Obasanjo is himself a farmer, as well as a politician, and has firmly committed his government to improving agricultural performance. He recently announced a target of 10 per cent of the national budget to go to funding the agricultural sector, saying, "There is no doubt that a viable and sustainable agricultural sector is the backbone of our national economic rebirth." The government also recently announced a new initiative to boost the ailing cocoa industry. The use of biotechnology for agriculture also has the government's support, with the launch of the USAID-funded Nigeria Agriculture and Biotechnology Project in 2004.

Need to boost agriculture

But if agriculture is to play a significant role in the future economic and social development of Nigeria, it must be made more attractive to young people seeking careers. They must be persuaded that agriculture offers more than "employment of last resort": a stifling life of drudgery in a remote village devoid of health and education services, and the unlikelihood of making a viable income commensurate with the effort and risk. Can the state and federal governments help rebuild the rural infrastructure, including transport and markets, to make productivity pay?

There have been previous efforts to boost Nigeria's agricultural sector, but these have mostly failed. Will Obasanjo's initiatives be more successful? This will depend as much on success in dealing with Nigeria's other problems, as corruption, regional unrest and failing infrastructure, for example, all constrain agricultural development. Obasanjo has begun the uphill struggle with some of these tasks, but his presidency ends in 2007. His successor will inherit the challenge of releasing Nigeria's untapped potential. Nigerians are renowned for their energy and entrepreneurial flair; the challenge for governments is to direct these from dissipation in conflict and commercial scams, which have brought notoriety to this potentially great country, into something more productive.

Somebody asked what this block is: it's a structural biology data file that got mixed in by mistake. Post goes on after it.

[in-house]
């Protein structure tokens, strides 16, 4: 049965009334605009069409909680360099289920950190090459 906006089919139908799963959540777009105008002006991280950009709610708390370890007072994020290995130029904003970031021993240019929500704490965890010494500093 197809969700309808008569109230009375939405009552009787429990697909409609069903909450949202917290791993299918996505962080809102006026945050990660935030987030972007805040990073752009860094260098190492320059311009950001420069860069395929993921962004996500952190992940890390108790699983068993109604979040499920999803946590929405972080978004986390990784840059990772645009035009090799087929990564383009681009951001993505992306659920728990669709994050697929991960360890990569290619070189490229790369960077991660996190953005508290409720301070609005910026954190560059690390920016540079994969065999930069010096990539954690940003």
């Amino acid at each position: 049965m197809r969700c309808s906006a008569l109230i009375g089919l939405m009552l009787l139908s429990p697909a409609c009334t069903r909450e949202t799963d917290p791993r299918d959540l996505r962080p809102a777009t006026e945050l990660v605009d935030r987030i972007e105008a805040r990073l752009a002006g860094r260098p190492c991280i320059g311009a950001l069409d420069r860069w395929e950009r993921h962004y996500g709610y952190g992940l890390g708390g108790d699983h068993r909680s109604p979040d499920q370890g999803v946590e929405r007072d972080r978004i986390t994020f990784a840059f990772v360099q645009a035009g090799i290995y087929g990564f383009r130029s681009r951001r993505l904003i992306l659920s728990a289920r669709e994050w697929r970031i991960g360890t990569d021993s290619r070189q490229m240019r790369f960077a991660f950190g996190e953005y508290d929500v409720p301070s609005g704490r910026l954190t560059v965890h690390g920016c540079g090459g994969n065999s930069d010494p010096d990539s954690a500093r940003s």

Statistical information
  • Country: Federal Republic of Nigeria
  • Capital: Abuja
  • Area: 923,768 sq km
  • Population: 137.3 million
  • Languages: English (official), Hausa, Yoruba, Igbo (Ibo), Fulani
  • Life expectancy: 50.35 for men, 50.63 for women
  • GDP: purchasing power parity $114.8 billion (2003 est.)
  • GDP per capita: purchasing power parity $900 (2003 est.)
  • GDP composition by sector: agriculture 30.8%, industry 43.8%, services 25.4% (2003 est.)
  • Land use: arable land 31.29%, permanent crops 2.96%, other 65.75% (2001)
  • Major industries: crude oil, coal, tin, columbite, palm oil, peanuts, cotton, rubber, wood, hides and skins, textiles, cement and other construction materials, food products, footwear, chemicals, fertilizer, printing, ceramics, steel
  • Agricultural products: cocoa, peanuts, palm oil, corn, rice, sorghum, millet, cassava (tapioca), yams, rubber; cattle, sheep, goats, pigs; timber; fish
  • Natural resources: natural gas, petroleum, tin, columbite, iron ore, coal, limestone, lead, zinc, arable land
  • Export commodities: petroleum and petroleum products 95%, cocoa, rubber
  • Major export partners: US 38.3%, India 9.9%, Brazil 6.8%, Spain 6.2%, France 5.6%, Japan 4% (2003)

Written by: Anne Moorhead

Date published: May 2005


Have your say

Looking at the Nigerian situation I have the feeling that if... (posted by: Rabiu Auwalu Yakasai)

That was a very good essay and it gave me a new insight abou... (posted by: olufemi faith esther)

The statistics on the profile of Nigeria have changed slight... (posted by: Nwachukwu Ifeanyi)

Thanks for the information gives good outlook about the coun... (posted by: Mathias wafula)